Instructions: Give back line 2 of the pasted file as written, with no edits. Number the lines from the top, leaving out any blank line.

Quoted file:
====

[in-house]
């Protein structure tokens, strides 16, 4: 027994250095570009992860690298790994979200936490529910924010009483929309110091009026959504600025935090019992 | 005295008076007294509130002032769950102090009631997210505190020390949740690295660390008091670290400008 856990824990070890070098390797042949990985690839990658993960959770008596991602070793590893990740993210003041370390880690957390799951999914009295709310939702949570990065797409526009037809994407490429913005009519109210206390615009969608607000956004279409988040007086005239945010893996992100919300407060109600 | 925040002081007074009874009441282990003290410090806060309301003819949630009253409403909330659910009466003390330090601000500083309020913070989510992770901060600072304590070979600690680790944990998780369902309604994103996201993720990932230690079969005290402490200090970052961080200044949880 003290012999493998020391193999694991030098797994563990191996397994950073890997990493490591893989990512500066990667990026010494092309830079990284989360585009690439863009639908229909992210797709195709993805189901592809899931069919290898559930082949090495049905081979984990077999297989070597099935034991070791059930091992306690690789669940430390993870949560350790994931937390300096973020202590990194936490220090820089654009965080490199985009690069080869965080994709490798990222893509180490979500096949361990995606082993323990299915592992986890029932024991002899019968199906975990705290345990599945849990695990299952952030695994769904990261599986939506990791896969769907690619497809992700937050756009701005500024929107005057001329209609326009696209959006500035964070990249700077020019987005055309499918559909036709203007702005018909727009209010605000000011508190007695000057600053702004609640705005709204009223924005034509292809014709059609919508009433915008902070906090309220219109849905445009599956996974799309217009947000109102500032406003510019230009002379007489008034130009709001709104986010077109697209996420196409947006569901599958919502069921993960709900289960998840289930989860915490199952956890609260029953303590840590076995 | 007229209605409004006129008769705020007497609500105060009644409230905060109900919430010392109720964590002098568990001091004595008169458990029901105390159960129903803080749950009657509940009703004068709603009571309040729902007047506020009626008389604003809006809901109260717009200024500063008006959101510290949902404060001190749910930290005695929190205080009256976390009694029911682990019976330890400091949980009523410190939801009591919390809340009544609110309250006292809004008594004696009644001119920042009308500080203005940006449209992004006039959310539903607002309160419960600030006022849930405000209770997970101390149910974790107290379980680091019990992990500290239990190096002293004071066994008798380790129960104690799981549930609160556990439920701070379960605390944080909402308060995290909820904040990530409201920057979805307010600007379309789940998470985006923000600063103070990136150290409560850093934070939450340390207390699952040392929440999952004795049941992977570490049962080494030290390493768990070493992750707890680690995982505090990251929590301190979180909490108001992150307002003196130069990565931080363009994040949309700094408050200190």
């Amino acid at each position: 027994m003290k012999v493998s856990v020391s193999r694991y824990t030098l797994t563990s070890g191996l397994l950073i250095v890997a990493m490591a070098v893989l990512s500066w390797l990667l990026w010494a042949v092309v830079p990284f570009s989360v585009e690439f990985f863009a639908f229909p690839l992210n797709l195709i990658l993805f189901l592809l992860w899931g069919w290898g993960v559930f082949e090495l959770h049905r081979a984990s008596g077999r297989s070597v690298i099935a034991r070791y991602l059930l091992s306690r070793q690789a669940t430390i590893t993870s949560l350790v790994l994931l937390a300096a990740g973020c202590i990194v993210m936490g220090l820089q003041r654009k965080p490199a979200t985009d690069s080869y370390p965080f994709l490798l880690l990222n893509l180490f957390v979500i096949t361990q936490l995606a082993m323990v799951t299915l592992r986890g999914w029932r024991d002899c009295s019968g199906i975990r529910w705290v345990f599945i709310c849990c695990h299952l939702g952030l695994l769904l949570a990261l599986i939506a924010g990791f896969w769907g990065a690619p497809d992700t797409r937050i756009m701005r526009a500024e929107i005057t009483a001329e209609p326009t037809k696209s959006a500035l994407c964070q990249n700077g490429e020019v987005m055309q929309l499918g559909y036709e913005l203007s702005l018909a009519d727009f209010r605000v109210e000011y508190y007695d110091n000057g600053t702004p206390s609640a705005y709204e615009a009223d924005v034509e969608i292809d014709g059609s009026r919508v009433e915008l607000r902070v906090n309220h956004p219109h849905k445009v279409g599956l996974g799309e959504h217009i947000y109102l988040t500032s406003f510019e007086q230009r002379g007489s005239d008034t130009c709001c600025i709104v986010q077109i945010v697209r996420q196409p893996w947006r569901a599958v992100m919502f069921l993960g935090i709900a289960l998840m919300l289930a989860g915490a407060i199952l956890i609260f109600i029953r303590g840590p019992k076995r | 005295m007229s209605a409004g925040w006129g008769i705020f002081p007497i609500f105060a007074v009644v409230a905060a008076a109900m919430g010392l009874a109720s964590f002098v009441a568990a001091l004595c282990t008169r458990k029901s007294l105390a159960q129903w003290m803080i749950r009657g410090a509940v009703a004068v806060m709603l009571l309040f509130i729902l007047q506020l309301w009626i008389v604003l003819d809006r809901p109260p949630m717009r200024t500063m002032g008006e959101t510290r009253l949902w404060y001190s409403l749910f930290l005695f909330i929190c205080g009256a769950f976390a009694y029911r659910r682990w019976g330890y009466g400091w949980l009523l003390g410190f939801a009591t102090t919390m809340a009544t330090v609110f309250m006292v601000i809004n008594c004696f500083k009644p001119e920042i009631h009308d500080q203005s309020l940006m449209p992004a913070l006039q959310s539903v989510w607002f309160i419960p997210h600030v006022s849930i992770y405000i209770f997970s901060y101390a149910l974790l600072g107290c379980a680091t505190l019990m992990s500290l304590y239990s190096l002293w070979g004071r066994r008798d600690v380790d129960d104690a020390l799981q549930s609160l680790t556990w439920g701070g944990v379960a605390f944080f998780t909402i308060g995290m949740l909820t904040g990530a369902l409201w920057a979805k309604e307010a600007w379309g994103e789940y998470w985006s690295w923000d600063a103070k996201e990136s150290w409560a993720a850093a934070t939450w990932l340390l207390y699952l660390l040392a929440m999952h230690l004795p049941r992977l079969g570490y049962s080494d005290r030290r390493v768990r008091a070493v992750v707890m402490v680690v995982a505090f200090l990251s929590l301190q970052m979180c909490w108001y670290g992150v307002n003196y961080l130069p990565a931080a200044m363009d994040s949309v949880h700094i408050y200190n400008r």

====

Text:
């Protein structure tokens, strides 16, 4: 027994250095570009992860690298790994979200936490529910924010009483929309110091009026959504600025935090019992 | 005295008076007294509130002032769950102090009631997210505190020390949740690295660390008091670290400008 856990824990070890070098390797042949990985690839990658993960959770008596991602070793590893990740993210003041370390880690957390799951999914009295709310939702949570990065797409526009037809994407490429913005009519109210206390615009969608607000956004279409988040007086005239945010893996992100919300407060109600 | 925040002081007074009874009441282990003290410090806060309301003819949630009253409403909330659910009466003390330090601000500083309020913070989510992770901060600072304590070979600690680790944990998780369902309604994103996201993720990932230690079969005290402490200090970052961080200044949880 003290012999493998020391193999694991030098797994563990191996397994950073890997990493490591893989990512500066990667990026010494092309830079990284989360585009690439863009639908229909992210797709195709993805189901592809899931069919290898559930082949090495049905081979984990077999297989070597099935034991070791059930091992306690690789669940430390993870949560350790994931937390300096973020202590990194936490220090820089654009965080490199985009690069080869965080994709490798990222893509180490979500096949361990995606082993323990299915592992986890029932024991002899019968199906975990705290345990599945849990695990299952952030695994769904990261599986939506990791896969769907690619497809992700937050756009701005500024929107005057001329209609326009696209959006500035964070990249700077020019987005055309499918559909036709203007702005018909727009209010605000000011508190007695000057600053702004609640705005709204009223924005034509292809014709059609919508009433915008902070906090309220219109849905445009599956996974799309217009947000109102500032406003510019230009002379007489008034130009709001709104986010077109697209996420196409947006569901599958919502069921993960709900289960998840289930989860915490199952956890609260029953303590840590076995 | 007229209605409004006129008769705020007497609500105060009644409230905060109900919430010392109720964590002098568990001091004595008169458990029901105390159960129903803080749950009657509940009703004068709603009571309040729902007047506020009626008389604003809006809901109260717009200024500063008006959101510290949902404060001190749910930290005695929190205080009256976390009694029911682990019976330890400091949980009523410190939801009591919390809340009544609110309250006292809004008594004696009644001119920042009308500080203005940006449209992004006039959310539903607002309160419960600030006022849930405000209770997970101390149910974790107290379980680091019990992990500290239990190096002293004071066994008798380790129960104690799981549930609160556990439920701070379960605390944080909402308060995290909820904040990530409201920057979805307010600007379309789940998470985006923000600063103070990136150290409560850093934070939450340390207390699952040392929440999952004795049941992977570490049962080494030290390493768990070493992750707890680690995982505090990251929590301190979180909490108001992150307002003196130069990565931080363009994040949309700094408050200190």